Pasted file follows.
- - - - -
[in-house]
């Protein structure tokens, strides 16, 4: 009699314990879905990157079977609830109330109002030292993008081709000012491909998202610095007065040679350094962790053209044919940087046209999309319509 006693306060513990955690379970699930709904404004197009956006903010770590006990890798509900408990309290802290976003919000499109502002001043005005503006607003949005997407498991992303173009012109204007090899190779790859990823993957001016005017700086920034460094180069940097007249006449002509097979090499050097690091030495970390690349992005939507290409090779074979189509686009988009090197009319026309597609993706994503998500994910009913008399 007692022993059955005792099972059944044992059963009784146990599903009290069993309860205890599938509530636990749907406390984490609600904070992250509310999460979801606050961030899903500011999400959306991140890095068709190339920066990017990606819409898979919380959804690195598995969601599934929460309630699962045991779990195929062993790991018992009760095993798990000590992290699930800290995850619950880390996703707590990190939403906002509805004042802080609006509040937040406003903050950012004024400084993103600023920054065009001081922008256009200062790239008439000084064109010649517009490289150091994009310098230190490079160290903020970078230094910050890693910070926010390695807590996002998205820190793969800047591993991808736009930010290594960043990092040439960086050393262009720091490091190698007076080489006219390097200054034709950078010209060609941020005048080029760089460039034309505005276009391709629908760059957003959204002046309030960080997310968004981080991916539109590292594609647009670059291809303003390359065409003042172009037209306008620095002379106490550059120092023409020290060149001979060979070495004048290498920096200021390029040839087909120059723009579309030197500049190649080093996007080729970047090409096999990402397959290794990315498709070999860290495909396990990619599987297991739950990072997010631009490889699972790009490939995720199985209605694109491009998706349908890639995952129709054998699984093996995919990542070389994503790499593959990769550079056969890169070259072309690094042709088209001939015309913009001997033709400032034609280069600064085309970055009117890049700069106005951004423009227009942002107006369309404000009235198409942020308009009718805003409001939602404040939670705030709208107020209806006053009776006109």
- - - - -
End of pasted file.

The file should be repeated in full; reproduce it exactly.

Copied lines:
[in-house]
């Protein structure tokens, strides 16, 4: 009699314990879905990157079977609830109330109002030292993008081709000012491909998202610095007065040679350094962790053209044919940087046209999309319509 006693306060513990955690379970699930709904404004197009956006903010770590006990890798509900408990309290802290976003919000499109502002001043005005503006607003949005997407498991992303173009012109204007090899190779790859990823993957001016005017700086920034460094180069940097007249006449002509097979090499050097690091030495970390690349992005939507290409090779074979189509686009988009090197009319026309597609993706994503998500994910009913008399 007692022993059955005792099972059944044992059963009784146990599903009290069993309860205890599938509530636990749907406390984490609600904070992250509310999460979801606050961030899903500011999400959306991140890095068709190339920066990017990606819409898979919380959804690195598995969601599934929460309630699962045991779990195929062993790991018992009760095993798990000590992290699930800290995850619950880390996703707590990190939403906002509805004042802080609006509040937040406003903050950012004024400084993103600023920054065009001081922008256009200062790239008439000084064109010649517009490289150091994009310098230190490079160290903020970078230094910050890693910070926010390695807590996002998205820190793969800047591993991808736009930010290594960043990092040439960086050393262009720091490091190698007076080489006219390097200054034709950078010209060609941020005048080029760089460039034309505005276009391709629908760059957003959204002046309030960080997310968004981080991916539109590292594609647009670059291809303003390359065409003042172009037209306008620095002379106490550059120092023409020290060149001979060979070495004048290498920096200021390029040839087909120059723009579309030197500049190649080093996007080729970047090409096999990402397959290794990315498709070999860290495909396990990619599987297991739950990072997010631009490889699972790009490939995720199985209605694109491009998706349908890639995952129709054998699984093996995919990542070389994503790499593959990769550079056969890169070259072309690094042709088209001939015309913009001997033709400032034609280069600064085309970055009117890049700069106005951004423009227009942002107006369309404000009235198409942020308009009718805003409001939602404040939670705030709208107020209806006053009776006109």